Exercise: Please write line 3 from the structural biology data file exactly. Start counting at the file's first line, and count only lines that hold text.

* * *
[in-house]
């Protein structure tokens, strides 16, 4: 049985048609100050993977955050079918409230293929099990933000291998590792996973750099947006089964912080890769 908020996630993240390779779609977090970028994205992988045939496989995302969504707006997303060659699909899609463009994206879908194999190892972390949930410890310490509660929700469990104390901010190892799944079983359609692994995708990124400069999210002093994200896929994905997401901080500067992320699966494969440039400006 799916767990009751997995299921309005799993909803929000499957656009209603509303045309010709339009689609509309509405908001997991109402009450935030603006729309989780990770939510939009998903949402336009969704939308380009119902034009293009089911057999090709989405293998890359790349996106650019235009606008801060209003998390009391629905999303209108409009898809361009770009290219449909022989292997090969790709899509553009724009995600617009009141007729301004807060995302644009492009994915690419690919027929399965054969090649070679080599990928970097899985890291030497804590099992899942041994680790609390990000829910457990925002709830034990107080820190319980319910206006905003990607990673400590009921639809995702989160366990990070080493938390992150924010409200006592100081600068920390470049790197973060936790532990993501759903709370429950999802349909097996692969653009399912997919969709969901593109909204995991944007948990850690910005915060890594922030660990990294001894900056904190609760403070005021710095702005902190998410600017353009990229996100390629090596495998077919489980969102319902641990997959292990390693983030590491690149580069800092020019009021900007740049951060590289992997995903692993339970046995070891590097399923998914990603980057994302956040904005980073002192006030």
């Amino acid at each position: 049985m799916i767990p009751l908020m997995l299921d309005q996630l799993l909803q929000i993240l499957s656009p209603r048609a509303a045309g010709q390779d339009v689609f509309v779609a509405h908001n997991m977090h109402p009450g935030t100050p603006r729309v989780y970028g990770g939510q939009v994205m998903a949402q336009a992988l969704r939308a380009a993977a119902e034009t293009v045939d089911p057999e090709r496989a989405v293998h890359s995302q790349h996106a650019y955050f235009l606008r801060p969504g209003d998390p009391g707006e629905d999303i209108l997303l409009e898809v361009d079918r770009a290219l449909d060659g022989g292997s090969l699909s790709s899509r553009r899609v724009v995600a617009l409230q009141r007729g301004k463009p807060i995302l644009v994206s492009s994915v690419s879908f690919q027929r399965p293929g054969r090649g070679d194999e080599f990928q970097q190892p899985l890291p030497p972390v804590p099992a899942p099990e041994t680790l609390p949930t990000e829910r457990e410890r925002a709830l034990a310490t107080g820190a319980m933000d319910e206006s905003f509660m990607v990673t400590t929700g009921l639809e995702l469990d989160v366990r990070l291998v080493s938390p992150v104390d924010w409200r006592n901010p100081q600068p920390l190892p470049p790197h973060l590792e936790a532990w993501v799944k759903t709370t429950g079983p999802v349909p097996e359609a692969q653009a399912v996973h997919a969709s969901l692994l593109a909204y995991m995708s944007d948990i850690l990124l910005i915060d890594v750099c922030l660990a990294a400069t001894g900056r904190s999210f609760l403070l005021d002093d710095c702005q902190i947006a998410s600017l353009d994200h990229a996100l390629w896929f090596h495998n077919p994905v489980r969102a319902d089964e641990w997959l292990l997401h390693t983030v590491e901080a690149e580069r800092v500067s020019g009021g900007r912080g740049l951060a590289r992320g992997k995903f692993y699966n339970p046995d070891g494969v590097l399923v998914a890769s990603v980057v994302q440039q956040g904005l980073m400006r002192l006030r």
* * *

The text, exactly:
């Amino acid at each position: 049985m799916i767990p009751l908020m997995l299921d309005q996630l799993l909803q929000i993240l499957s656009p209603r048609a509303a045309g010709q390779d339009v689609f509309v779609a509405h908001n997991m977090h109402p009450g935030t100050p603006r729309v989780y970028g990770g939510q939009v994205m998903a949402q336009a992988l969704r939308a380009a993977a119902e034009t293009v045939d089911p057999e090709r496989a989405v293998h890359s995302q790349h996106a650019y955050f235009l606008r801060p969504g209003d998390p009391g707006e629905d999303i209108l997303l409009e898809v361009d079918r770009a290219l449909d060659g022989g292997s090969l699909s790709s899509r553009r899609v724009v995600a617009l409230q009141r007729g301004k463009p807060i995302l644009v994206s492009s994915v690419s879908f690919q027929r399965p293929g054969r090649g070679d194999e080599f990928q970097q190892p899985l890291p030497p972390v804590p099992a899942p099990e041994t680790l609390p949930t990000e829910r457990e410890r925002a709830l034990a310490t107080g820190a319980m933000d319910e206006s905003f509660m990607v990673t400590t929700g009921l639809e995702l469990d989160v366990r990070l291998v080493s938390p992150v104390d924010w409200r006592n901010p100081q600068p920390l190892p470049p790197h973060l590792e936790a532990w993501v799944k759903t709370t429950g079983p999802v349909p097996e359609a692969q653009a399912v996973h997919a969709s969901l692994l593109a909204y995991m995708s944007d948990i850690l990124l910005i915060d890594v750099c922030l660990a990294a400069t001894g900056r904190s999210f609760l403070l005021d002093d710095c702005q902190i947006a998410s600017l353009d994200h990229a996100l390629w896929f090596h495998n077919p994905v489980r969102a319902d089964e641990w997959l292990l997401h390693t983030v590491e901080a690149e580069r800092v500067s020019g009021g900007r912080g740049l951060a590289r992320g992997k995903f692993y699966n339970p046995d070891g494969v590097l399923v998914a890769s990603v980057v994302q440039q956040g904005l980073m400006r002192l006030r």